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160th Anniversary Closing Gala Shines Light on Accomplishments

(Washington, DC) – Friday night's closing gala, marking the end of more than a year-long series of events commemorating the 160-year anniversary of the University of the District of Columbia, was a rousing success.  Amid the opulence of the Mayflower Hotel, University President Allen L. Sessoms thanked all those whose dedication and talent have helped pave the way for a renaissance of sorts within the District's only public university.

"In our 160th year of serving Washington, DC," said Dr. Sessoms, "we have completed a monumental renovation of the Van Ness Campus, a testament to our and the Mayor's dedication to urban sustainability.  We have broken ground on a new student center, which will be the first LEED Platinum student center in the nation, further demonstrating our commitment to sustainable construction.  And we have rededicated ourselves to providing the very best quality education in a way that is affordable and accessible to all."

Helping Dr. Sessoms celebrate the evening was a host of city leaders, council members and District luminaries, several of whom were formally recognized.

In what will be known as the University's President's Award, Dr. Sessoms posthumously bestowed upon Ronald H. Brown the first ever citation.  Accepting the award on behalf of his father was At-Large Council Member Michael Brown, who noted his father's many achievements as the first African-American to hold the position of Treasury Secretary in a Presidential Administration.  Ron Brown was a leader on the UDC Board of Trustees from 1976-1985, serving as the body's first Chair from 1976-1980 and then again from 1983-1985.  His "presence is felt to this day," said Dr. Sessoms.

Many District leaders were recognized with 160-year medals.  Five recipients were selected for their unwavering dedication to the advancement of District interests.  As mistress of ceremonies Doreen Gentzler of NBC-4 read their bios, each recipient walked across the stage in the main ball room to receive their medal.  Honored during the ceremony were: Michelle Hagans, President of the Fort Lincoln New Town Corporation; Barbara Lang, president and CEO of the DC Chamber of Commerce; Jim Dinegar, President and CEO of the Greater Washington Board of Trade; Her Excellency Tebelelo Mazile Seretse, Ambassador of the Republic Botswana to the United States; and Vincent C. Gray, Mayor of the District of Columbia.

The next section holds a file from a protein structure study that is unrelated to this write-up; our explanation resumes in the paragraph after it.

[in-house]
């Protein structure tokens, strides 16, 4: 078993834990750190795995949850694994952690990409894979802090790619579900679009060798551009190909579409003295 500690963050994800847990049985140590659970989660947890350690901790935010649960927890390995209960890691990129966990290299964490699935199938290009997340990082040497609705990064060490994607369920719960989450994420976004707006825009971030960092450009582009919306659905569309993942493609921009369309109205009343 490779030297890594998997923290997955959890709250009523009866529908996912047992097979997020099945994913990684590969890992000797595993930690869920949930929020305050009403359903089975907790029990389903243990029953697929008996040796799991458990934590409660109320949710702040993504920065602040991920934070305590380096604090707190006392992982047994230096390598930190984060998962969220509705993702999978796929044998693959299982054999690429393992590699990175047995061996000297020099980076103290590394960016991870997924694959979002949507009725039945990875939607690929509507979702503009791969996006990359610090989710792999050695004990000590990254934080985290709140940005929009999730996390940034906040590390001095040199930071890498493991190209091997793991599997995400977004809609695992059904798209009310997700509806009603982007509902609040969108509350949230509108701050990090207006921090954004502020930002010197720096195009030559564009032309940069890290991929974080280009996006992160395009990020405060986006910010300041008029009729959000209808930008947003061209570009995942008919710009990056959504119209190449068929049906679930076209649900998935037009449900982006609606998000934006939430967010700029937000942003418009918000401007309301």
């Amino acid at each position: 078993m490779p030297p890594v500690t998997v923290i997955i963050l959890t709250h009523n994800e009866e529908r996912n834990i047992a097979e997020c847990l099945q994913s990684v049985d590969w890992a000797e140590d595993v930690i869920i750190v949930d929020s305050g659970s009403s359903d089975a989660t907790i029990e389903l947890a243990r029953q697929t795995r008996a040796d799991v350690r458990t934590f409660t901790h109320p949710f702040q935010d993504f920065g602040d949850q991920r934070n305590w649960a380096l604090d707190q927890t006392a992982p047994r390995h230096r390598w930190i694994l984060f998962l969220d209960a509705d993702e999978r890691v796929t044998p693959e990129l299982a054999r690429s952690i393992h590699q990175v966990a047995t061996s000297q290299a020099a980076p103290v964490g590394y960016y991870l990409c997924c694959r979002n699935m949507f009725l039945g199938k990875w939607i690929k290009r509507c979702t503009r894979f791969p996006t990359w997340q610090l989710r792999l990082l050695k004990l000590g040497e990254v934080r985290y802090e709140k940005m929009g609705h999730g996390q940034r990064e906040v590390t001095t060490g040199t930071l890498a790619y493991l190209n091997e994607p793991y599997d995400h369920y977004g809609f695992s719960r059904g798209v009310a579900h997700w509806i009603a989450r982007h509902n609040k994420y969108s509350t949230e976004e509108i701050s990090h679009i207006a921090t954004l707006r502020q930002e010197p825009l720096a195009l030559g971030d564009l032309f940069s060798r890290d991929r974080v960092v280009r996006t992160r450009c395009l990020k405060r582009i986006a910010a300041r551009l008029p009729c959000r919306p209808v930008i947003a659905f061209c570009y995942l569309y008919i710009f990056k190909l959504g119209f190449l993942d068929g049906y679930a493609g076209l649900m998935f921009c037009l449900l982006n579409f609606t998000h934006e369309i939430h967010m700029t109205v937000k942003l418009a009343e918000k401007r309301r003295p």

The University of the District of Columbia traces its roots to 1851 and the establishment of the Myrtilla Miner School for Colored Girls.  Miner, a New York abolitionist and teacher, founded the college in Washington in order to teach black women how to be teachers.  The school evolved over the years into what we know today as the University of the District of Columbia.

As the only urban land-grant institution in the United States, the University of the District of Columbia ( supports a broad mission of education, research and community service across all member colleges and schools, which include the Community College, College of Agriculture, Urban Sustainability and Environmental Sciences, College Arts and Sciences, School of Business and Public Administration, School of Engineering and Applied Sciences, and David A. Clarke School of Law.

The University of the District of Columbia is an Equal Opportunity/Affirmative Action institution. Minorities, women, veterans and persons with disabilities are encouraged to apply. For a full version of the University's EO Policy Statement, please visit:

The University of the District of Columbia is accredited by the Middle States Commission on Higher Education - 3624 Market Street - Philadelphia, PA 19104 - 267.284.5000

Contact: Alan Etter, Vice President of University Relations & Public Affairs,, 202.345.6371